Richard Hamm examines prohibitionists' struggle for reform from the late nineteenth century to their great victory in securing passage of the Eighteenth Amendment. Because the prohibition movement was a quintessential reform effort, Hamm uses it as a case study to advance a general theory about the interaction between reformers and the state during the Gilded Age and Progressive Era. Most scholarship on prohibition focuses on its social context, but Hamm explores how the regulation of commerce and the federal tax structure molded the drys' crusade. Federalism gave the drys a restricted setting--individual states--as a proving ground for their proposals. But federal policies precipitated a series of crises in the states that the drys strove to overcome. According to Hamm, interaction with the federal government system helped to reshape prohibitionists' legal culture--that is, their ideas about what law was and how it could be used.
Originally published in 1995.
A UNC Press Enduring Edition -- UNC Press Enduring Editions use the latest in digital technology to make available again books from our distinguished backlist that were previously out of print. These editions are published unaltered from the original, and are presented in affordable paperback formats, bringing readers both historical and cultural value.
About the Author
What People are Saying About This
Well researched and lucidly written, Hamm's study is also notable for deftly situating temperance and prohibition in relation to other progressive era reforms.Choice
An incisive and thoughtful study that relates the movement for national prohibition during the Progressive Era to the general reform spirit of the time. [Hamm's] skill in drawing out the legal implications of the dry crusade is impressive, and his work represents an important contribution to the historical literature about the campaign to control alcohol.Lewis L. Gould, University of Texas at Austin
In this well-researched and crisply written volume, Richard F. Hamm provides a valuable corrective to many conventional but faulty assumptions about the Prohibition movement, its ideology, and its legal strategies in the four decades preceding passage of the Eighteenth Amendment. . . . Hamm's study provides a detailed and sophisticated new look at the men and women involved in shaping the Eighteenth Amendment.Journal of Southern History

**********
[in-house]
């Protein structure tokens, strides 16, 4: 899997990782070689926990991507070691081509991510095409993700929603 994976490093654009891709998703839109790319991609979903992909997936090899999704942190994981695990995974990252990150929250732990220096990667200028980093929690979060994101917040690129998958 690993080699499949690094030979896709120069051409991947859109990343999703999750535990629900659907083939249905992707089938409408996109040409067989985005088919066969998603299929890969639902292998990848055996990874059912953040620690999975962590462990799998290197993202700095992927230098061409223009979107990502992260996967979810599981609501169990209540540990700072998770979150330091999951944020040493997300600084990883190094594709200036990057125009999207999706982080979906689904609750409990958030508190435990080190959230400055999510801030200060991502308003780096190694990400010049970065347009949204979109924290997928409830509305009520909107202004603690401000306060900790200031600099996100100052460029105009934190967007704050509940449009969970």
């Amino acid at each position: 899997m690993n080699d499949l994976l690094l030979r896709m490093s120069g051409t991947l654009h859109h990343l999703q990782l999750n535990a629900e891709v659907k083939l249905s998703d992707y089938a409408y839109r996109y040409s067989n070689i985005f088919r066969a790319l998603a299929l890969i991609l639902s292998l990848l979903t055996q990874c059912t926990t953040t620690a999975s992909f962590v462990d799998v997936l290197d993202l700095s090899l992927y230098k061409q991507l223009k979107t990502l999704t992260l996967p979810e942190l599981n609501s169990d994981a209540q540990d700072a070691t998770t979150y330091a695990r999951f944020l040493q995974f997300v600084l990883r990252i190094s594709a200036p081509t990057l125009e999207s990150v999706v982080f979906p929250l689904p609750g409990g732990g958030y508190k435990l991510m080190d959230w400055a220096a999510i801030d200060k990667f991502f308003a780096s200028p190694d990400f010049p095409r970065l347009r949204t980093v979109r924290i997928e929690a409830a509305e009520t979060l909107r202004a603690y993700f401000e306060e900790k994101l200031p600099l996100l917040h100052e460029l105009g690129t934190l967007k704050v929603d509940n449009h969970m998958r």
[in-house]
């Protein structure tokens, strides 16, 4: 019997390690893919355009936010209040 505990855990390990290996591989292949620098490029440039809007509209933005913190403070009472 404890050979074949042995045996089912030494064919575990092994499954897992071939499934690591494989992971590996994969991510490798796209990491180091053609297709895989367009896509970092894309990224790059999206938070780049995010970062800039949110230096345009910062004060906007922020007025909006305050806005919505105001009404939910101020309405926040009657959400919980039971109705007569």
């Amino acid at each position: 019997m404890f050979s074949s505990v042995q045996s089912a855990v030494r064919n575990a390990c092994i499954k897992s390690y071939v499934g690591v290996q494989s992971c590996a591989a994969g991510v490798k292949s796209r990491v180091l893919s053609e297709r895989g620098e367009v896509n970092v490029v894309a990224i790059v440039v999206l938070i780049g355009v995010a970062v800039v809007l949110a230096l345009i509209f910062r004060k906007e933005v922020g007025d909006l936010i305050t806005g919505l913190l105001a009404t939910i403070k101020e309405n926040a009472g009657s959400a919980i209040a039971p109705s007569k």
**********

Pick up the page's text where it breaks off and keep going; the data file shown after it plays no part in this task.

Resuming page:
Breadth of conception and depth of analysis make Shaping the Eighteenth Amendment a valuable addition to the literature.Journal of American History
A rich study of how one group of social reformers used the law.Journal of Church and State
Hamm has succeeded admirably in presenting the constitutional and legal history of prohibition and in demonstrating the way that the prohibition movement and the polity interacted to alter both. . . . His book should be of interest to constitutional and legal scholars, those interested in the emergence of the twentieth-century state, and specialists in the politics of the era.American Historical Review
In coping with one of the most controversial reform efforts of the progressive era, Richard Hamm in this thoughtful and provocative book places the prohibition crusade within the nation's legal and political structure.American Journal of Legal History
Shaping the Eighteenth Amendment tells an interesting story and does so with flair. Hamm deftly examines one of the nation's most persistent social policy challengesliquor regulationand the links between law and social reform. He makes Shaping the Eighteenth Amendment a significant contribution to the cultural and statutory history of American law.Michael Grossberg, Case Western Reserve University